Dirty Fences: Goodbye Love – album review
Dirty Fences – Goodbye Love (Greenway Records)
CD / LP / CASS / DL
Out 27 October
New York’s hardest working power punks return with their finest album to date. Louder Than War’s Nathan Whittle checks it out.
In the hyperbole of music releases, rarely do a band live up to the moniker of all-time party rock ‘n’ roll band, but Dirty Fences are no doubt one of the current crop of bands vying for the top spot. Their live shows are an awesome explosion of power-pop punk wrapped up in hijinks and, if they ever reach the dizzying heights of those who influence them, no doubt pyrotechnic mayhem. It’s a sound that they perfectly encapsulated on their previous albums, but this time they’ve upped their game, adding a subtle layer of pop sheen to their rougher and grimier punk edges.
The windmilling blasts of guitar of album opener, All You Need Is A Number, quickly give way to jiving rock ‘n’ roll. Double-tracked vocals bring that power-pop touch over driving rhythms and riffing guitars, setting the sound for the album as a whole. This is The Knack covering The Real Kids in 1977 CBGBs for the next generation. 911 has a melody that feels at the same time totally fresh, yet instantly recognisable with the backing vocals adding an extra touch of sugary sweetness, lifting the song further and converting it into an earworm that embeds itself deep in the mind. They follow up this opening couplet with Dance and title track, Goodbye Love, which keep you bopping as the guitars chug along. Subtle touches and breaks in the music mark fist-punching in the air moments and both songs seem to drop and stop out of the blue, leaving you yearning for more. Dirty Fences never fail to swiftly deliver, bringing the party to the masses. “Do what you got to to get high.” they spout as Dance rollicks along at full throttle. We sure will! Lead single, Teen Angel, is up next. With its jaunty, spikey verses and soaring chorus, it is a song that would have sat perfectly on The Dirtbombs last pop-inflected album had they wanted a stomping floor filler for sweaty dive bars. The side closes with Never Over, the poppiest track of the side, with its Undertones-esque riffs and the band ensuring us that it’s not over.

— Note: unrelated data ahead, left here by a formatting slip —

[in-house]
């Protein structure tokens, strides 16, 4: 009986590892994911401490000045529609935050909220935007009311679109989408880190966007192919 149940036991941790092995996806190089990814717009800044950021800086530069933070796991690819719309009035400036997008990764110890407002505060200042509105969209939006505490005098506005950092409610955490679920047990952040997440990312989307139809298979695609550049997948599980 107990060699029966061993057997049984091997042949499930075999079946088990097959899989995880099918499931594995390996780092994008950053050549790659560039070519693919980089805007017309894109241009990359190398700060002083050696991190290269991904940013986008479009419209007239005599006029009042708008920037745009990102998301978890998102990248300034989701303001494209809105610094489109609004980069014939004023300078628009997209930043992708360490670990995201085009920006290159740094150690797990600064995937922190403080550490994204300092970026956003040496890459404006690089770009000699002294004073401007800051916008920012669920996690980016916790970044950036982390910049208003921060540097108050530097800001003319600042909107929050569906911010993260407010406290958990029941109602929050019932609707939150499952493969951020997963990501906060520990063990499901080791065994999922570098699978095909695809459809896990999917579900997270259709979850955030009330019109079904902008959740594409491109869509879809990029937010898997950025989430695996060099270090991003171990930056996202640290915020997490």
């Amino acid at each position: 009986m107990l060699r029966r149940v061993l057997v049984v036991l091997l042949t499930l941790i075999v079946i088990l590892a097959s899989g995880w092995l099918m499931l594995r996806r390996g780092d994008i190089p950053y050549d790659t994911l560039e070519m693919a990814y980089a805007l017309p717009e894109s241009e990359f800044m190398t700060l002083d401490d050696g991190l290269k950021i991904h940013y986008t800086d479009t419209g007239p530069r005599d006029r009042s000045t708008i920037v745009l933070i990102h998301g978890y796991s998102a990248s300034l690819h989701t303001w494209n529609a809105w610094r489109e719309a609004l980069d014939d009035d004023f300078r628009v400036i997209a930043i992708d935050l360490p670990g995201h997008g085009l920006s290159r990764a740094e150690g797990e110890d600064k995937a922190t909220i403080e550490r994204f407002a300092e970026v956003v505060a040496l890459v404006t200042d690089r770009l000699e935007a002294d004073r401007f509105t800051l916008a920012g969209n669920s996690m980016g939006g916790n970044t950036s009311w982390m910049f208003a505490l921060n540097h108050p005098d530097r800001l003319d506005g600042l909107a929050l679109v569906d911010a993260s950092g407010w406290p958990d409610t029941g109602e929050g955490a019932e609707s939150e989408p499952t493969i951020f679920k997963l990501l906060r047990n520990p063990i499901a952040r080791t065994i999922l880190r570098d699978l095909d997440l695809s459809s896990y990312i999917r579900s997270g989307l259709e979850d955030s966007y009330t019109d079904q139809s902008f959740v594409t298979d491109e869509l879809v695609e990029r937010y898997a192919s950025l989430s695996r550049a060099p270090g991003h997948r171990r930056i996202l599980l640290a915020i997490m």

The second side launches with Blue Screen, an almost XTC new wave slab of pop. It’s clear that Dirty Fences revel in the glorious fun of writing, touring, playing and throughout Goodbye Love they show no shame in wrapping their songs in pure powerpop abandon. They’ve not forgotten where they’ve come from though. Dirty distorted guitars prop up the melodies, a sense of urgency pumping through every track, almost in touching distance of The Descendents’ territory. I Can’t Sleep At Night ups the stakes in terms of gloriously simple catchy blasts of pop punk, before Love For Higher drops in to keep the party rolling. Lifting from The Buzzcocks’ blueprint of tales of late nights and lost loves, the band have a keen ear for melody, one which they push further on the beautiful Four Leaf Clover. The verses groove along, switching and changing rhythms constantly before bringing in their most Cheap Trick-like chorus. A stadium rock style finish drops expertly into the dancey Message From Anyone before One More Step (featuring Sheer Mag’s Christina Halladay) hails in a final lighter-in-the-air call and response breakup ballad. Unexpected, yet totally welcome.
On Goodbye Love, Dirty Fences have really pushed their sound within the confines of their powerpop punk boundaries and written their best album yet.